In this TCS Daily piece
I cite a recent study which found that slender people in the Chicago area are concentrated in suburban areas, not in the urban core.
But now the lead author admits to errors in the study:
A small academic tempest followed news reports in February of a study from the University of Illinois at Chicago that seemed to refute a link between urban sprawl and personal spread.
When the report was called to his attention, [researcher Lawrence] Frank looked over its numbers and spotted an error; the study's lead author, Dr. Siim Sˆˆt, had misinterpreted his own numbers. That was embarrassing, says Sˆˆt, who revised the paper to say it "conforms with" previous studies.
Despite the error, Sˆˆt said he still thinks his study shows that where one lives has less effect on obesity than education and income.
In other words, the big-picture point I made in the TCS piece still holds:
Neighborhood design might make it a little easier or a little harder to stay in shape, but other factors, from education to income, are much more closely tied to good health. And ultimately, the key to healthy living is self-discipline, and that's something that can be practiced anywhere.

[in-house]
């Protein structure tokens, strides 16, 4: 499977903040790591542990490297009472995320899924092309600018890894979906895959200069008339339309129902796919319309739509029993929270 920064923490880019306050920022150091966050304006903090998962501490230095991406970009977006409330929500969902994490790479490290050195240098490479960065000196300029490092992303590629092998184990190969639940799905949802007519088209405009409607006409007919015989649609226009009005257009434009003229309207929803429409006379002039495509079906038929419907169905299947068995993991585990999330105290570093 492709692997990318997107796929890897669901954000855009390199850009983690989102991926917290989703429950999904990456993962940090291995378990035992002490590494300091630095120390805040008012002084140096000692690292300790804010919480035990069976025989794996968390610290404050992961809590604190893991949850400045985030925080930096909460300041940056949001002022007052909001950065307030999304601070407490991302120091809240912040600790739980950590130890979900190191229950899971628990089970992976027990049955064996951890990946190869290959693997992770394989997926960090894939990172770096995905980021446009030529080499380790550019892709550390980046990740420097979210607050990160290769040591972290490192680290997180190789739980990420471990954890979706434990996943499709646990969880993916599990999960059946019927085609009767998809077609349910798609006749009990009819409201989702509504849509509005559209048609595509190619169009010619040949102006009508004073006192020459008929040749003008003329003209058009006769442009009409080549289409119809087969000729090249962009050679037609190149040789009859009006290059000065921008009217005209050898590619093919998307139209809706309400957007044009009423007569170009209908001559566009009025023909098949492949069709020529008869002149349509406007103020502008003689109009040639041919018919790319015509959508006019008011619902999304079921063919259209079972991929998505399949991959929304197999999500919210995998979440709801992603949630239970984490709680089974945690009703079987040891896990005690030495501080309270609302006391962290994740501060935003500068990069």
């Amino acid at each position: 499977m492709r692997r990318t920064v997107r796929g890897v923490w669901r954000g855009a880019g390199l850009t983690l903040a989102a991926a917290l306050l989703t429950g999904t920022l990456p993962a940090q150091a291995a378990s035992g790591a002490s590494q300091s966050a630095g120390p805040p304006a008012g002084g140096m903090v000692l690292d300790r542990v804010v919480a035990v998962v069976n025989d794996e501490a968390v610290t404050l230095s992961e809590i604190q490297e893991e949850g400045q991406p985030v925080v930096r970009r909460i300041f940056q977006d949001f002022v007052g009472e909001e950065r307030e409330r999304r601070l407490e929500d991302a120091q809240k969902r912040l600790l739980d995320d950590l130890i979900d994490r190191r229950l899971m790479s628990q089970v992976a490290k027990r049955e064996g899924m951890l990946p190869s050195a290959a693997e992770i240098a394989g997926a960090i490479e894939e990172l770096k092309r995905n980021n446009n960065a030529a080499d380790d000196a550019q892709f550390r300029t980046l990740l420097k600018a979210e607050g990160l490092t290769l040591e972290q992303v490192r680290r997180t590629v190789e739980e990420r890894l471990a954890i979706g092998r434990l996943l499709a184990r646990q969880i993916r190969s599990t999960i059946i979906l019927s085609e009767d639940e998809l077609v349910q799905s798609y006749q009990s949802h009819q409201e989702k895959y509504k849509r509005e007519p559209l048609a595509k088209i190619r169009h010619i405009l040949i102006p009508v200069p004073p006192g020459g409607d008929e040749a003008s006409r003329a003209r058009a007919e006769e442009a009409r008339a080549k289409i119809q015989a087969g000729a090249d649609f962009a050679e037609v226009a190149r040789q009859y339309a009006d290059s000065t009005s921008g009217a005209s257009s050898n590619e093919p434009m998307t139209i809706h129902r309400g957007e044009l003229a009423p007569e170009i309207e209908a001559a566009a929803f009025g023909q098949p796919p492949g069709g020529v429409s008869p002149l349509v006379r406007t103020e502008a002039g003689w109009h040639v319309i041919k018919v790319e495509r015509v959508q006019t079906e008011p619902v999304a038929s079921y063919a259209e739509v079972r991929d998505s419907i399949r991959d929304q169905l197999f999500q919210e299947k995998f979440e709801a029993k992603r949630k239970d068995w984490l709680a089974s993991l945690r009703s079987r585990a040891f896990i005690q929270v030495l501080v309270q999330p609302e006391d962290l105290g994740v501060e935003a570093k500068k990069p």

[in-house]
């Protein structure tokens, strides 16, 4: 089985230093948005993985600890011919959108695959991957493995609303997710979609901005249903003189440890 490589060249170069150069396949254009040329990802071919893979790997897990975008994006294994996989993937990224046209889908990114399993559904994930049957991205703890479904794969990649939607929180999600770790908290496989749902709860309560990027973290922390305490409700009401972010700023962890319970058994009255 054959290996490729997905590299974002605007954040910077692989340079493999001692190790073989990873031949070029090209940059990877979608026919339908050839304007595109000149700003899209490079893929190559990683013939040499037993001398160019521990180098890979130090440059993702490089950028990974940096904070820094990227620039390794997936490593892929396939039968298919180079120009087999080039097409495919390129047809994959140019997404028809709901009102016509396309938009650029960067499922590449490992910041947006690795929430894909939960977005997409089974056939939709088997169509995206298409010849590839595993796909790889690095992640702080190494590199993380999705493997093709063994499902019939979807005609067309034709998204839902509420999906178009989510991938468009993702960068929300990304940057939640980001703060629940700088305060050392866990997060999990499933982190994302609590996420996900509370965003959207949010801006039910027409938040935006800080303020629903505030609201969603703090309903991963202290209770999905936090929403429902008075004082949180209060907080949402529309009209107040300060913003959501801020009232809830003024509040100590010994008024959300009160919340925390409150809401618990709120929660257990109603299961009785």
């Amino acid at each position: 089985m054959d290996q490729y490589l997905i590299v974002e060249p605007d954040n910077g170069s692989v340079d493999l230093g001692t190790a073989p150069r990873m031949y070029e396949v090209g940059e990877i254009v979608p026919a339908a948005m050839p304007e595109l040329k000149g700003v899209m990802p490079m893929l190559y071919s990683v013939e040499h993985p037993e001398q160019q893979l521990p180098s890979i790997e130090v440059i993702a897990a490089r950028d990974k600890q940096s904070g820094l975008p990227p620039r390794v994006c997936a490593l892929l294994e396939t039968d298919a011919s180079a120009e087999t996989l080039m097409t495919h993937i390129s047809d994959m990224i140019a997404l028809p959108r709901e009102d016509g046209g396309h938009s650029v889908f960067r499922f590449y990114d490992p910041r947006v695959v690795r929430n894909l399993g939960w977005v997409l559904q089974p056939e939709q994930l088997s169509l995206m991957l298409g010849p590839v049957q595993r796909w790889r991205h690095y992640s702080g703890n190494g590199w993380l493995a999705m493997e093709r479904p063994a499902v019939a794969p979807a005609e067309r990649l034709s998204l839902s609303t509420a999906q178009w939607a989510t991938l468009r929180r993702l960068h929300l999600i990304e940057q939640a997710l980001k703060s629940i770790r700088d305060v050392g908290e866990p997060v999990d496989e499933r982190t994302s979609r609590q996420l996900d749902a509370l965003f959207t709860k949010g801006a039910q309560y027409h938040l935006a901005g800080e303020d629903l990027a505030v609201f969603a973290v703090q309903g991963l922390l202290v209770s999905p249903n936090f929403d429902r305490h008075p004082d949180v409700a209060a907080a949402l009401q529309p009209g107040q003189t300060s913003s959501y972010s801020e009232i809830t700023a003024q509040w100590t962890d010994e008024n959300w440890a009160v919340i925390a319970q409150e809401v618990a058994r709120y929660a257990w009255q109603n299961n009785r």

Since there's a much stronger correlation between education and obesity than urban form and obesity, maybe fat-fighters should work on getting high school drop outs back to school.
And if there's a bigger-picture point, it's this: New technologies have long made life less physically demanding. From animal-powered carts to TV remotes, there's always something new that let's us get a task done easier and faster. What will we do with that extra time?
Some will head to the gym. Others will head the couch. That's what personal choice is all about. Preserving that freedom of choice is (gasp) even more important than preserving slim waists.